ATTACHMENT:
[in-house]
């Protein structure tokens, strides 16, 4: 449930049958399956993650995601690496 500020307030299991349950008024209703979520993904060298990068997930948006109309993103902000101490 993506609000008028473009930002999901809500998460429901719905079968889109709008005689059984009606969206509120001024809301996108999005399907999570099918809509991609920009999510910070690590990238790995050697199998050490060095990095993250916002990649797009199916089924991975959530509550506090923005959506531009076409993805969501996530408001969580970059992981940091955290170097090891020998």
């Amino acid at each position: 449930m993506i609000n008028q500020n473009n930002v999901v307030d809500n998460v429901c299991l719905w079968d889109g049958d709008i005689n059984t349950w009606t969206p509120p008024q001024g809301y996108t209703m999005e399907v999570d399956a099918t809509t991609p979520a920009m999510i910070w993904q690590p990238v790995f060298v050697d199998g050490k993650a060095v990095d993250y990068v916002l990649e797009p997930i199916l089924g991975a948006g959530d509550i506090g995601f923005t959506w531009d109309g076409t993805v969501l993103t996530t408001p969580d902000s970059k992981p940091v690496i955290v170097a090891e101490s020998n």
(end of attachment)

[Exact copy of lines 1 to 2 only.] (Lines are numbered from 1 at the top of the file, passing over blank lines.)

[in-house]
């Protein structure tokens, strides 16, 4: 449930049958399956993650995601690496 500020307030299991349950008024209703979520993904060298990068997930948006109309993103902000101490 993506609000008028473009930002999901809500998460429901719905079968889109709008005689059984009606969206509120001024809301996108999005399907999570099918809509991609920009999510910070690590990238790995050697199998050490060095990095993250916002990649797009199916089924991975959530509550506090923005959506531009076409993805969501996530408001969580970059992981940091955290170097090891020998």